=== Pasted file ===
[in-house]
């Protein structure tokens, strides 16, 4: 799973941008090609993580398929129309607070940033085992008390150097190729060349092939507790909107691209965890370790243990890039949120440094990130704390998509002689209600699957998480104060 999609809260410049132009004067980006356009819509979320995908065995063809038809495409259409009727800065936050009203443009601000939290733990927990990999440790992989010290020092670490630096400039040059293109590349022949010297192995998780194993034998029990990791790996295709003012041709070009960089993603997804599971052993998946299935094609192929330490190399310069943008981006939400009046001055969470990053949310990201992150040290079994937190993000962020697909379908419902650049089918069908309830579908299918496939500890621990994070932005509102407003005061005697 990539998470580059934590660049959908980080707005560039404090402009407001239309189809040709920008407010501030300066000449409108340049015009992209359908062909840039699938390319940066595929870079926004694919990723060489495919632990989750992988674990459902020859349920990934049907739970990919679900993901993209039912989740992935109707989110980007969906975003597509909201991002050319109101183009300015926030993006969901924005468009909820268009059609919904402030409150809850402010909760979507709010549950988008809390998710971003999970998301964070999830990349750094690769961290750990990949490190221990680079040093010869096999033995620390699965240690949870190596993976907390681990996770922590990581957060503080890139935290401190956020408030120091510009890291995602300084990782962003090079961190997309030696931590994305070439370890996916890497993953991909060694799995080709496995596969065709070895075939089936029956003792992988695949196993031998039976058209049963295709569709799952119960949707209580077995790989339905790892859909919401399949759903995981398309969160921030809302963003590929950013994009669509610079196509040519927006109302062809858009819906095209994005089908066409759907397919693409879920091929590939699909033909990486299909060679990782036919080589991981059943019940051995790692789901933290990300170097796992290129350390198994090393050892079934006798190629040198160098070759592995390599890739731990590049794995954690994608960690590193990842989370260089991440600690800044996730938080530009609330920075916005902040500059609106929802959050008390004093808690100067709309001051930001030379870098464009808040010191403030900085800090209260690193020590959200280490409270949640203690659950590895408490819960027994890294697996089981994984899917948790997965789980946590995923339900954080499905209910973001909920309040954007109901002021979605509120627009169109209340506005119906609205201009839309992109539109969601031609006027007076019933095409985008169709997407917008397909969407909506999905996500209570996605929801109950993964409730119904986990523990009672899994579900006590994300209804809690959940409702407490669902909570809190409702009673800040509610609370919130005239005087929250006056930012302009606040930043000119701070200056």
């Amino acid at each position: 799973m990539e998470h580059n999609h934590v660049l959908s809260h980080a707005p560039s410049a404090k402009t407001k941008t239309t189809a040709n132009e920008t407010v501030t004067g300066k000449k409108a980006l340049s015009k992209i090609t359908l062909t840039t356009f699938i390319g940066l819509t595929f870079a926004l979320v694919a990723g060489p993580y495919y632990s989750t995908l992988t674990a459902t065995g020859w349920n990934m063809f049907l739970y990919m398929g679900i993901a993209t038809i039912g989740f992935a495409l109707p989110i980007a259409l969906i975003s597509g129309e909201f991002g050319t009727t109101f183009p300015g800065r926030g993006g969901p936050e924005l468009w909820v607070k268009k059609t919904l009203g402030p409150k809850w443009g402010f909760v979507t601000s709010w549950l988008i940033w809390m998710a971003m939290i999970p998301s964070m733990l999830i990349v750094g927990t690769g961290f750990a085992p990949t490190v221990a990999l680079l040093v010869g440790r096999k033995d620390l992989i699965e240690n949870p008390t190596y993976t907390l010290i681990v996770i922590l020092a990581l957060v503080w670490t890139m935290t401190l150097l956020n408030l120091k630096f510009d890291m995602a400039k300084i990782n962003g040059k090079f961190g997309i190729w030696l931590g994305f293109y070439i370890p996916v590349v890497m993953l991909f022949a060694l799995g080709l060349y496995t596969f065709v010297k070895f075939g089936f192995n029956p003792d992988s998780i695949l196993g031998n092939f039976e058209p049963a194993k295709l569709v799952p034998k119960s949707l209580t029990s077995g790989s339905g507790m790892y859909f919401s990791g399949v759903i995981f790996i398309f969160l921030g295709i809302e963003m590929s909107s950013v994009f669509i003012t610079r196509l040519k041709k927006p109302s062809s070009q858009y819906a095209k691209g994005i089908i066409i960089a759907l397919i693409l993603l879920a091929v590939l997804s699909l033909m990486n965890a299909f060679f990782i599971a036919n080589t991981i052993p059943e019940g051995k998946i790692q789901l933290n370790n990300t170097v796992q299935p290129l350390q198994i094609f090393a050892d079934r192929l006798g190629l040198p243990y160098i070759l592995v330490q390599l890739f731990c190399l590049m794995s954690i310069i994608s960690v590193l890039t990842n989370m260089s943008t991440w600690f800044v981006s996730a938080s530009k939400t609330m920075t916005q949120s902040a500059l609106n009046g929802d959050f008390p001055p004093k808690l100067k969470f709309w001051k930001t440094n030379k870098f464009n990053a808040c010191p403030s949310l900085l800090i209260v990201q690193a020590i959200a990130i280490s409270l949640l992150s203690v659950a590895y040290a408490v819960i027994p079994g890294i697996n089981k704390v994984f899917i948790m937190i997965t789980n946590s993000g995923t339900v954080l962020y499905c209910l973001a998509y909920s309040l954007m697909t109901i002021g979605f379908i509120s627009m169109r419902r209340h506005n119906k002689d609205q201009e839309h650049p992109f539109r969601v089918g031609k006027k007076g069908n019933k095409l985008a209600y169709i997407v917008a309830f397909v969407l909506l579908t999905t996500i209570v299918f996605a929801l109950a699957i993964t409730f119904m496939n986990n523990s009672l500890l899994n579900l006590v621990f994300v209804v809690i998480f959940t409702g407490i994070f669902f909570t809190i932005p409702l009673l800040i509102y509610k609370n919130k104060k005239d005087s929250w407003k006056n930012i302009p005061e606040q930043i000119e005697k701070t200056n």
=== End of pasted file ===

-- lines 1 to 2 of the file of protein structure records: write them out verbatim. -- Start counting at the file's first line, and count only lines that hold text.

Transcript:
[in-house]
């Protein structure tokens, strides 16, 4: 799973941008090609993580398929129309607070940033085992008390150097190729060349092939507790909107691209965890370790243990890039949120440094990130704390998509002689209600699957998480104060 999609809260410049132009004067980006356009819509979320995908065995063809038809495409259409009727800065936050009203443009601000939290733990927990990999440790992989010290020092670490630096400039040059293109590349022949010297192995998780194993034998029990990791790996295709003012041709070009960089993603997804599971052993998946299935094609192929330490190399310069943008981006939400009046001055969470990053949310990201992150040290079994937190993000962020697909379908419902650049089918069908309830579908299918496939500890621990994070932005509102407003005061005697 990539998470580059934590660049959908980080707005560039404090402009407001239309189809040709920008407010501030300066000449409108340049015009992209359908062909840039699938390319940066595929870079926004694919990723060489495919632990989750992988674990459902020859349920990934049907739970990919679900993901993209039912989740992935109707989110980007969906975003597509909201991002050319109101183009300015926030993006969901924005468009909820268009059609919904402030409150809850402010909760979507709010549950988008809390998710971003999970998301964070999830990349750094690769961290750990990949490190221990680079040093010869096999033995620390699965240690949870190596993976907390681990996770922590990581957060503080890139935290401190956020408030120091510009890291995602300084990782962003090079961190997309030696931590994305070439370890996916890497993953991909060694799995080709496995596969065709070895075939089936029956003792992988695949196993031998039976058209049963295709569709799952119960949707209580077995790989339905790892859909919401399949759903995981398309969160921030809302963003590929950013994009669509610079196509040519927006109302062809858009819906095209994005089908066409759907397919693409879920091929590939699909033909990486299909060679990782036919080589991981059943019940051995790692789901933290990300170097796992290129350390198994090393050892079934006798190629040198160098070759592995390599890739731990590049794995954690994608960690590193990842989370260089991440600690800044996730938080530009609330920075916005902040500059609106929802959050008390004093808690100067709309001051930001030379870098464009808040010191403030900085800090209260690193020590959200280490409270949640203690659950590895408490819960027994890294697996089981994984899917948790997965789980946590995923339900954080499905209910973001909920309040954007109901002021979605509120627009169109209340506005119906609205201009839309992109539109969601031609006027007076019933095409985008169709997407917008397909969407909506999905996500209570996605929801109950993964409730119904986990523990009672899994579900006590994300209804809690959940409702407490669902909570809190409702009673800040509610609370919130005239005087929250006056930012302009606040930043000119701070200056």